The health secrets your doctor can tell from your handshake

There are many things your handshake tells the world about you. But according to several new studies, it can also reveal a lot about your health.

In a study published last month in the British Medical Journal, scientists at the University of Glasgow found that doctors can predict your overall health by evaluating your grip strength as you shake hands. Specifically, they found that weaker grip strength in the more than half a million people between the ages of 40 and 69 they evaluated and followed over the years was associated with a higher risk of heart and lung disease and cancer (including colorectal, lung, and breast) as well as a higher risk of death from such diseases. And the younger the person, the more a weak handshake was predictive of some illnesses. Find out what else your handshake reveals about you.

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Signs you're headed for a heart attack
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Signs you're headed for a heart attack

You get angry over the littlest things

Tend to morph into the Hulk when you’re upset? Those fiery emotions can drastically increase your risk for a heart attack. Researchers at the University of Australia questioned 313 patients who had suffered suspected heart attacks about their anger levels before the onset of symptoms. They found that patients were 8.5 times more likely to have a heart attack in the two hours following an intense outburst of anger, defined as “very angry, body tense, clenching fists or teeth.” The more often you’re angry, the higher your chances for a heart attack. These 15 doctor-approved tips to prevent heart disease could save your life.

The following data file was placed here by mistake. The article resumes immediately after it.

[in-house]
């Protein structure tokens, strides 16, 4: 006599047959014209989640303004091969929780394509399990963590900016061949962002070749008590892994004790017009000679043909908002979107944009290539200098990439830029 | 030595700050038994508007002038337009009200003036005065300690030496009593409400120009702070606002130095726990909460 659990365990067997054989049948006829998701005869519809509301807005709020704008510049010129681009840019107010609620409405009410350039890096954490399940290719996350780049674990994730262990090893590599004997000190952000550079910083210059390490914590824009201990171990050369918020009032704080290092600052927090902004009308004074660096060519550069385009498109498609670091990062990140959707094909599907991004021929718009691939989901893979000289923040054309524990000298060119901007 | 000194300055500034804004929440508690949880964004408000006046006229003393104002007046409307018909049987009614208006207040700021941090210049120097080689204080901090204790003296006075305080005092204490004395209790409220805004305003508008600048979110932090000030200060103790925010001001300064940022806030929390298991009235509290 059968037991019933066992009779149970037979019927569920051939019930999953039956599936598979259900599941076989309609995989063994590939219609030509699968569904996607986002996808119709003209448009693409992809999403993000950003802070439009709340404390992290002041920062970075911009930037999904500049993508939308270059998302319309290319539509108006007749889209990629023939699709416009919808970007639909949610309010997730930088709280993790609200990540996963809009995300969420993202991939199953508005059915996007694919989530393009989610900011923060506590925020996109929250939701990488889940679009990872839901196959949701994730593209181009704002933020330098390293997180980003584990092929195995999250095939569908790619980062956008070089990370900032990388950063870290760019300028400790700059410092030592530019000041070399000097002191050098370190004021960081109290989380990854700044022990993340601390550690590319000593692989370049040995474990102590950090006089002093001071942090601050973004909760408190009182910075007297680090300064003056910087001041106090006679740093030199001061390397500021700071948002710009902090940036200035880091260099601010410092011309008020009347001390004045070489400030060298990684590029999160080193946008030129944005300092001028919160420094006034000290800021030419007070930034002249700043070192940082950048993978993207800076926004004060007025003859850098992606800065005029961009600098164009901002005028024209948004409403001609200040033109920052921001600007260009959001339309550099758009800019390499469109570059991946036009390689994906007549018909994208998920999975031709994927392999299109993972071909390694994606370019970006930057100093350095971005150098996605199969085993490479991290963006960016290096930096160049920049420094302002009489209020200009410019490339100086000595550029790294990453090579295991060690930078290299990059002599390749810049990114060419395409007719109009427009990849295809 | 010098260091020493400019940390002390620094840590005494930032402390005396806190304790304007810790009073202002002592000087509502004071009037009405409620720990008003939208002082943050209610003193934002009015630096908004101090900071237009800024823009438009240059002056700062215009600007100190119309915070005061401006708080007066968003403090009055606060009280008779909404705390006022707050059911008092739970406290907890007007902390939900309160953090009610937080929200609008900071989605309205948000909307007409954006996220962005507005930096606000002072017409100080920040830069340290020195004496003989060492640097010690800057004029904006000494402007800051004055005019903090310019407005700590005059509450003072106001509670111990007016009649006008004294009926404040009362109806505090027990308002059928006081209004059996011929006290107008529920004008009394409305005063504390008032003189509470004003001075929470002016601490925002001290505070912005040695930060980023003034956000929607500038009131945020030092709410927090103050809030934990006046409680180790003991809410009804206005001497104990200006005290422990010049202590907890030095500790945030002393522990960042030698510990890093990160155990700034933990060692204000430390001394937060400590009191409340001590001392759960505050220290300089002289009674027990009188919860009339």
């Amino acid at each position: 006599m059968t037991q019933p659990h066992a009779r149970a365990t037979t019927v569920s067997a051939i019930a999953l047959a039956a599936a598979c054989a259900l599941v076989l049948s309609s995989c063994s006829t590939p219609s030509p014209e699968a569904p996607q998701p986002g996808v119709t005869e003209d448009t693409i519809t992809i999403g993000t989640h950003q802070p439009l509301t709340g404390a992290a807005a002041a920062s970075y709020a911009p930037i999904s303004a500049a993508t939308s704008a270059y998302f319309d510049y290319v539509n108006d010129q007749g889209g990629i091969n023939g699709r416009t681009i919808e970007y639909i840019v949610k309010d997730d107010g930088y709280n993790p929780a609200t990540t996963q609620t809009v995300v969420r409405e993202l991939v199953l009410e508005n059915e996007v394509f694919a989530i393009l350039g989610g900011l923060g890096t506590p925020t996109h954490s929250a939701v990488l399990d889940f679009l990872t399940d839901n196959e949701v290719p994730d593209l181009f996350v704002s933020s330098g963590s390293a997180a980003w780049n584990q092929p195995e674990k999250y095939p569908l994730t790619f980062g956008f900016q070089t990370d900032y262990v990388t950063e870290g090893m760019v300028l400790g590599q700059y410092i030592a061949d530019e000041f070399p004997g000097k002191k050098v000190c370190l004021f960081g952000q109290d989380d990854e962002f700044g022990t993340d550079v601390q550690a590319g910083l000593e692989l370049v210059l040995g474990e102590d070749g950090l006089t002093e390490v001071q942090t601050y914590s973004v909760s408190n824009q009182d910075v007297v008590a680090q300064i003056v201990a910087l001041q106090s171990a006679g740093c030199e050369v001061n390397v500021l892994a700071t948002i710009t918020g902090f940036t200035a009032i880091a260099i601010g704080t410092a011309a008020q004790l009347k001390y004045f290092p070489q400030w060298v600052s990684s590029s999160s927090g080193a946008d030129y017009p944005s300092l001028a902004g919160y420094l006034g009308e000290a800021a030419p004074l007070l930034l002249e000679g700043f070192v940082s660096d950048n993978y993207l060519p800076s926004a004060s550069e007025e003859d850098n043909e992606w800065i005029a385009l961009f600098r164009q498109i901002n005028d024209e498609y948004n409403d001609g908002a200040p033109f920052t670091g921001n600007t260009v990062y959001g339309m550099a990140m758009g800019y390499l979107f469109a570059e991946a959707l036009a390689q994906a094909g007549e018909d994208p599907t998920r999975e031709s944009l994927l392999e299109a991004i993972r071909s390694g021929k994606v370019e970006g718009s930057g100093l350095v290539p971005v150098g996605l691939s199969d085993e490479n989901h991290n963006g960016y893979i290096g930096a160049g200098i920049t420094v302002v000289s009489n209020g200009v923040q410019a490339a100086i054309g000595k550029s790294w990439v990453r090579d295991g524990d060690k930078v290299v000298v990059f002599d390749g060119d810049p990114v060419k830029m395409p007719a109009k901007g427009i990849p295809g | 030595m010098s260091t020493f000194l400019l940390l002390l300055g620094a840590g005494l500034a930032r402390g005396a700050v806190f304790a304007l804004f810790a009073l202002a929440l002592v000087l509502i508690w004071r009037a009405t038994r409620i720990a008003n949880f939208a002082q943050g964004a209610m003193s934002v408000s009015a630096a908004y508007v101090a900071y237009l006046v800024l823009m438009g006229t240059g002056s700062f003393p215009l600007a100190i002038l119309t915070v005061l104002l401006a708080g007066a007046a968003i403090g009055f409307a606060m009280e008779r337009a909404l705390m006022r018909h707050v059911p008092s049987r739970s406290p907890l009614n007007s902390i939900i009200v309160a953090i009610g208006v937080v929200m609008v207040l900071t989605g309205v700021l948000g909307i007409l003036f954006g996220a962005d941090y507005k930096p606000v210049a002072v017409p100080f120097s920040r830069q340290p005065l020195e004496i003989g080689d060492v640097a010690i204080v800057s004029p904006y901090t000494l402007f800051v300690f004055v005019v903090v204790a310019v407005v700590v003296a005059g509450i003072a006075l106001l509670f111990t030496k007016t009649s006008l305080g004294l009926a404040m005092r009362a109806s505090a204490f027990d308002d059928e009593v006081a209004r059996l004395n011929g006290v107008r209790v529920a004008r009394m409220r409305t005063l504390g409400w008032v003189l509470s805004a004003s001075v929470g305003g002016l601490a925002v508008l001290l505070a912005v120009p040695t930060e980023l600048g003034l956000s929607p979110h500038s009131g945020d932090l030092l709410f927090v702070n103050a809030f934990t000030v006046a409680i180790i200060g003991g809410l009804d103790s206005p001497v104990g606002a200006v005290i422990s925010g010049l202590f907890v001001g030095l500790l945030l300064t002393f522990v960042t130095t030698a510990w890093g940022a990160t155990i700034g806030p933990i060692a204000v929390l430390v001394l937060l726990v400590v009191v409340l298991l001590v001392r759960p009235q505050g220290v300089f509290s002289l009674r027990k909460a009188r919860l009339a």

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You spend most of your time in front of a screen

Yes, that includes working on your computer. A study from the University College London reports that people who watch TV or work on a computer for four or more hours a day increase their risk of an event associated with cardiovascular disease, like a heart attack, by 125 percent. Long periods of sitting deplete the body’s supply of lipoprotein lipase, an enzyme that breaks down fat and prevents clogged arteries. If you spend most of your day plopped behind a desk, take a brief walk after every 20 minutes or try a standing desk. You can burn 30 percent more calories when you stand than when you sit.  Here are a cardiologist’s tips for sneaking in exercise.

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You log less than six hours of sleep each night

Many adults struggle to get the recommended seven to nine hours of sleep each night, but consistently missing that mark could be deadly. A study published in the Scandinavian Journal of Work, Environment & Health found that Japanese men who got less than six hours of sleep were five times more likely to have a heart attack than men who slept seven or eight hours a night. Another study from Jichi Medical School in Tochigi, Japan, found the same risk applied to Japanese women who got less than six hours of sleep. Learn how to prevent heart disease with these 30 simple tips.

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You live in a smoggy area